The aftermath

The King of Pop is gone. Now, to whom will the royalties be bestowed

By Marc Payne

Michael Jackson aka The King of Pop leaves behind arguably the most extensive and lucrative pop music catalog in the world. Even though Jackson passed away, his brand will leave an imprint in pop culture for decades. Between number one singles of the Jackson 5 collection and his own solo career, Jackson seemed to be involved in nothing but number one singles and record-breaking albums. Jackson also owned 200 songs of the Beatles repertoire including the hits “Yesterday” and “Eleanor Rigby”. He bought the catalog in 1985 when he outbid Paul McCartney and John Lennon’s widow, Yoko Ono, for about half of the Beatles song catalog and rights for $47.5 million. The Beatles catalog alone is now valued at about $500 million. Thus leaving the question, who will own the music catalogs and how will the estate get out of the $400 million debt that Jackson so frivolously got himself into? Even more importantly, who will make the decisions of the estate, how will it be divided, and who will be the beneficiaries of the music and Michael Jackson brand? Will it be his father Joe Jackson, his brothers in The Jackson 5, Lisa Marie Presley, his three children, Paul McCartney, his pet monkey Bubbles? KTSM-TV news estimates the Michael Jackson estate can be worth more than $1 billion. Jackson owned the master recordings of his own music, a 50 percent share of Sony/ATV Music Publishing valued at $2 million dollars, and a 750,000-song catalog including acts like The Beatles, Bob Dylan, Lady Gaga, and The Jonas Brothers. The contents of Michael Jackson's will have yet to be released because due to the fact that typically, a will becomes 30 days after death.

UK newspaper “The Daily Mirror” stated Jackson “told his lawyers he was sad he no longer talks to Sir Paul and said he wanted to make things right.” This could be an inside to assuming that Jackson will give the rights back to McCartney. But will the beneficiaries of his estate want to sell the rights since Jackson’s debt is so tremendous? Jackson’s legal advisers believe that the battle over his estate, finances, and vast debts could go on for years. Dell Bryant, CEO of Broadcast Music Inc., which collects royalties for “Beat it” believes revenue of Jacksons performances will triple this year because of his death. If Jackson was not already considered a musical icon, he will definitely be held at legendary status in the next few years. The future looks bright for the estate of Michael Jackson even though his court cases could have tarnished his reputation. Regardless, the man is one of the most talented singers and greatest performers of all time. I predict that in the next few years, there will be an influx of Michael Jackson impersonators. Some of which will probably marry newlyweds in Las Vegas, Nevada along with the wannabe Elvis Presley’s. iTunes reported that the top 5 albums on the day of his death, June 25, 2009, were all Michael Jackson albums. More hip-hop artists and upcoming Pop/RB acts will sample and use Michael Jackson songs to pay tribute to the unforgettable artist. This will cause an increase of royalties in the Michael Jackson estate because for the use of sampling, artists must pay 9.1 cents for the standard compulsory license. Numerous television shows will feature songs of the late artist and this will acquire a synchronization license that will be paid to his estate. The Michael Jackson estate will make more money by exploiting the brand, as well as selling and owning rights of merchandise, likeness, unreleased music, and unseen footage of his performances. When legends die, fans want something to remember them by so getting the Michael Jackson estate out of debt will not be an issue. The issue is who will own the estate and who will be making money off the Michael Jackson brand for future generations to come. CNN indicated on Monday, June 29 2009, Michael Jackson's children were placed under guardianship with his mother, Katherine Jackson. The Wall Street Journal indicated that Michael Jackson drafted a will in 2002, supposedly granting custody of his estate to his mother, three children and a couple charities. However, the 2002 will excludes his father, who had a problematical relationship with his son and who, it is said, contributed to Jackson’s troubled childhood. Supposedly Katherine Jackson is the person Michael trusts the most. If MJ trusts his mother the most with his children, he probably trusts his mom the most with his money and estate.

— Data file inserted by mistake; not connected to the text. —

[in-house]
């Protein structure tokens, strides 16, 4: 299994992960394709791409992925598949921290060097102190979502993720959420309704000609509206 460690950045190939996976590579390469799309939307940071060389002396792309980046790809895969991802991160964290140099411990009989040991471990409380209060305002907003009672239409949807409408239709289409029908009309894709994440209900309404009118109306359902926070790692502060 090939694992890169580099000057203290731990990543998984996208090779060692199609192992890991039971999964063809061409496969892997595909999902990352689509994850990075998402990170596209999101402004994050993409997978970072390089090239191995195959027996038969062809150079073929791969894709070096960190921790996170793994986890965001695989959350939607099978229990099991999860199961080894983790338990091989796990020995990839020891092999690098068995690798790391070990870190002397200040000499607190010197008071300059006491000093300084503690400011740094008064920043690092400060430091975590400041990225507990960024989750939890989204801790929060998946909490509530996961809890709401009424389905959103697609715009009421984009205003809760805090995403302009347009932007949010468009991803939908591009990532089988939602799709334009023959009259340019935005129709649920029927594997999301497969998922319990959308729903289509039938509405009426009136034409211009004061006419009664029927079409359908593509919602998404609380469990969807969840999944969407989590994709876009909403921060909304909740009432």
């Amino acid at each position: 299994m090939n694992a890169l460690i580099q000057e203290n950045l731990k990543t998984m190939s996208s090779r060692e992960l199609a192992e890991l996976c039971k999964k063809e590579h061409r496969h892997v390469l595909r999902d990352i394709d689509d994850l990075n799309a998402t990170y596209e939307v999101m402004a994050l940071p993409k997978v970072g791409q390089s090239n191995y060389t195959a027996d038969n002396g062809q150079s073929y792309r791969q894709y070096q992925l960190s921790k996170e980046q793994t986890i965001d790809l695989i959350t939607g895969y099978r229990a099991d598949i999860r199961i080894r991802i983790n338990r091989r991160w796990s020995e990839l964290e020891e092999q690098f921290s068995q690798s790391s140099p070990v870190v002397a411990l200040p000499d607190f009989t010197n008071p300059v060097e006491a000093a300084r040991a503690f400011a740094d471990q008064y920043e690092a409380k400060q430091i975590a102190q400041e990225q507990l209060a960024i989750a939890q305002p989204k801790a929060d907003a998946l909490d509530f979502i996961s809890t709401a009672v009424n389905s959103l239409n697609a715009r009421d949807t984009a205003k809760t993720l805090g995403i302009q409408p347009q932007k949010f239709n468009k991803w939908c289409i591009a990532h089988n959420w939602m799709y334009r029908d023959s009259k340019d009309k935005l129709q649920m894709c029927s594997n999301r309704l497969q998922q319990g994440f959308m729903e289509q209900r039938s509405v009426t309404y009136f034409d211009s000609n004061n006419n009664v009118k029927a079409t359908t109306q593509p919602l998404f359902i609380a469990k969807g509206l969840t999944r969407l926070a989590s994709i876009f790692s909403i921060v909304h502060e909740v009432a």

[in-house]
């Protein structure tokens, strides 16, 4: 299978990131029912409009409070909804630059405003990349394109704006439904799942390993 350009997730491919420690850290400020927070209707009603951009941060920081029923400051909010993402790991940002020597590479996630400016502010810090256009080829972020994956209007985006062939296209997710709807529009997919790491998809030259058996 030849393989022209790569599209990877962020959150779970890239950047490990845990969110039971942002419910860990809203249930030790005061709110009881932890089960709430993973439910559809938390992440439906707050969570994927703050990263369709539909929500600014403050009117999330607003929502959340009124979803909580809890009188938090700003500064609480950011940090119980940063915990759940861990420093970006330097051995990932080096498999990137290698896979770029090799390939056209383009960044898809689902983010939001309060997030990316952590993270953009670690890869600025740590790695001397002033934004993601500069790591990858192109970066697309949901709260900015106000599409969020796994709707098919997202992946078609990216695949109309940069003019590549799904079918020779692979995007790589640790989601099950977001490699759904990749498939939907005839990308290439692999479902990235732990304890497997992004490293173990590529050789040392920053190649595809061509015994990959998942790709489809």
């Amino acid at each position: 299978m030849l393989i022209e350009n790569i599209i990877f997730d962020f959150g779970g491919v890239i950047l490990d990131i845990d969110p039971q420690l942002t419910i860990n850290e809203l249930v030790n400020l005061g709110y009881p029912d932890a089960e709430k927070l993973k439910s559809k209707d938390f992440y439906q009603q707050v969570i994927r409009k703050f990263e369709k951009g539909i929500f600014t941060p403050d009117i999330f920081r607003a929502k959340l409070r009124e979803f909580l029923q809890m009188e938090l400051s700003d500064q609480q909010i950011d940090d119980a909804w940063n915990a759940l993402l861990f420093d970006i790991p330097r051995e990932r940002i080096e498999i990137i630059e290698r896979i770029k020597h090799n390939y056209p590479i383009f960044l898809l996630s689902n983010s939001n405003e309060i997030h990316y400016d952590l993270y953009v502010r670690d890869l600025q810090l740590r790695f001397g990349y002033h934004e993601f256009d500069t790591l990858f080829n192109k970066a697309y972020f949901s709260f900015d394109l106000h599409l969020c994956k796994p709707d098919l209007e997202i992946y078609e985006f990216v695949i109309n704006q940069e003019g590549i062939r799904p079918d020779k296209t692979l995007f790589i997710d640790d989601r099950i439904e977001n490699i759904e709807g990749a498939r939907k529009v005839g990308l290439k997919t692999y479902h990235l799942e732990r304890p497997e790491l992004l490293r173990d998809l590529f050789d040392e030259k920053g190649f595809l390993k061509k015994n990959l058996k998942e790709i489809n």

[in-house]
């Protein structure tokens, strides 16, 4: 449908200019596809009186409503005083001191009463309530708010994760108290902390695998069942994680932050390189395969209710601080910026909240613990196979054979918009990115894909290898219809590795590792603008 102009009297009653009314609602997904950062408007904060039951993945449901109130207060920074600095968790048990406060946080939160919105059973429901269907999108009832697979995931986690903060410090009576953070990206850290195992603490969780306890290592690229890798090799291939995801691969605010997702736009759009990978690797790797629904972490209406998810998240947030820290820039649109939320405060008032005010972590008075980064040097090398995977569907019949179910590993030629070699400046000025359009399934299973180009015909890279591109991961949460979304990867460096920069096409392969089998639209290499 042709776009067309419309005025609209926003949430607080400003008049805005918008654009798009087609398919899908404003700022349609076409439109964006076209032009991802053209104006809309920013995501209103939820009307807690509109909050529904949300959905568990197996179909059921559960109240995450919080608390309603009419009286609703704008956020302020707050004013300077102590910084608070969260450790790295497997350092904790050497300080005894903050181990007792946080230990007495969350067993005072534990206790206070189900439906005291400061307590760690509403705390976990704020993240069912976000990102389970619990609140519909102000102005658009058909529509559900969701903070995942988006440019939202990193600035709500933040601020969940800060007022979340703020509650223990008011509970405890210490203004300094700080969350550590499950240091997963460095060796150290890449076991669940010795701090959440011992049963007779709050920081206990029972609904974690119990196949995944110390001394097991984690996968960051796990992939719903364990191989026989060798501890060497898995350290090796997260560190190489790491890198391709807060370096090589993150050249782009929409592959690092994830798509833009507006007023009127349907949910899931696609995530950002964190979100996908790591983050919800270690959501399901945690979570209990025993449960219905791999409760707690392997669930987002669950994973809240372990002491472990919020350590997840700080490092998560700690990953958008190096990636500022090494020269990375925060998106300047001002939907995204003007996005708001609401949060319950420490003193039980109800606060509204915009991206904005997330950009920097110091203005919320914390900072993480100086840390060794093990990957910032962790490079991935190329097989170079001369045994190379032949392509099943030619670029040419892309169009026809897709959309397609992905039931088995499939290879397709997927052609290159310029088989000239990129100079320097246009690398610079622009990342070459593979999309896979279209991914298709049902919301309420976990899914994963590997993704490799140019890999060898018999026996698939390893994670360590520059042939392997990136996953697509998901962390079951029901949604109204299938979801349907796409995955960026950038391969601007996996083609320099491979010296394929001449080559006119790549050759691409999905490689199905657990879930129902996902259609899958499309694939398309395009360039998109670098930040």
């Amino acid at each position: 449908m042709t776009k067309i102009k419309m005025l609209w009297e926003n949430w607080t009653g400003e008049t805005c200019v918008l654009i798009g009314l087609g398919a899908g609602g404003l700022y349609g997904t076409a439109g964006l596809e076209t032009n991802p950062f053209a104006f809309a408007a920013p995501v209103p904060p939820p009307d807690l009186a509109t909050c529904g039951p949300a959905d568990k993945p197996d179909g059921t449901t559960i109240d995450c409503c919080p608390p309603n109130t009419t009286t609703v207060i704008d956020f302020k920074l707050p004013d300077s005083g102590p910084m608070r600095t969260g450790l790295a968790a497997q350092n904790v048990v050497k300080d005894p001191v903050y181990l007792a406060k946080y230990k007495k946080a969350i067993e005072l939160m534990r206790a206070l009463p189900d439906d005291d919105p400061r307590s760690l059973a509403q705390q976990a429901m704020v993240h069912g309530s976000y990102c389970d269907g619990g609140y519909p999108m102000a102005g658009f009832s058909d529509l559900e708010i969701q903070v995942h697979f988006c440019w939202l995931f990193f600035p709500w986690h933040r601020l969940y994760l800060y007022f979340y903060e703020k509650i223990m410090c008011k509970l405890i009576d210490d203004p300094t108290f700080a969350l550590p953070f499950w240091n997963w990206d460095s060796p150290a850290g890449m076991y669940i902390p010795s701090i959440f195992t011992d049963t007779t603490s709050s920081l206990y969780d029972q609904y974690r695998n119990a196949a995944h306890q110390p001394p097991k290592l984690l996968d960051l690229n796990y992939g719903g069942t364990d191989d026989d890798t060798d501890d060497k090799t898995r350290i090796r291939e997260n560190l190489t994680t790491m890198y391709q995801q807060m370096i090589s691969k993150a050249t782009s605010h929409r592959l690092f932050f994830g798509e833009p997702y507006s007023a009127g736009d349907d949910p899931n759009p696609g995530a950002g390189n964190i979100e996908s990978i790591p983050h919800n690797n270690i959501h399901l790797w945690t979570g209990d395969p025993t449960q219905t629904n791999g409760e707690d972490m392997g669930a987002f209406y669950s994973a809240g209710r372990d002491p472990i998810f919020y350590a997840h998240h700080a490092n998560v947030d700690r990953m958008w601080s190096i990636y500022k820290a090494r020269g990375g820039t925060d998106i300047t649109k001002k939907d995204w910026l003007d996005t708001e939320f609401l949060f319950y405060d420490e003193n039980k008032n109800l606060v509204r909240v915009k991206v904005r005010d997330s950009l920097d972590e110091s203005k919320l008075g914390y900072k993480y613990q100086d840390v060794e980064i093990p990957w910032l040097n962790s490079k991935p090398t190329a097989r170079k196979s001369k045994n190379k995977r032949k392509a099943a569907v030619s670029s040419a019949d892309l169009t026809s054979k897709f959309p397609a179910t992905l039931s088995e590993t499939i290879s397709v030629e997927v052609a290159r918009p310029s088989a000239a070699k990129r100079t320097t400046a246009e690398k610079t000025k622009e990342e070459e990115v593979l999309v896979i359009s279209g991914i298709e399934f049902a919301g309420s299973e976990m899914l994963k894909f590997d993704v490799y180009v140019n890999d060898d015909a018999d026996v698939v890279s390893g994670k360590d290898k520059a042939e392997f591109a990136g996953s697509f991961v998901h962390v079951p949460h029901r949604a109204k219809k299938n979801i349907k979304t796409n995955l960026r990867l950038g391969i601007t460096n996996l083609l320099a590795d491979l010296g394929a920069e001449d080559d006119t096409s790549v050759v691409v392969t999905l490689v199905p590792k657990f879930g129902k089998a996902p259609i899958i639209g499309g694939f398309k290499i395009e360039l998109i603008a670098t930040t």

Marc Payne is an LA-based hip hop artist and freelance writer.

www.myspace.com/marcpayne


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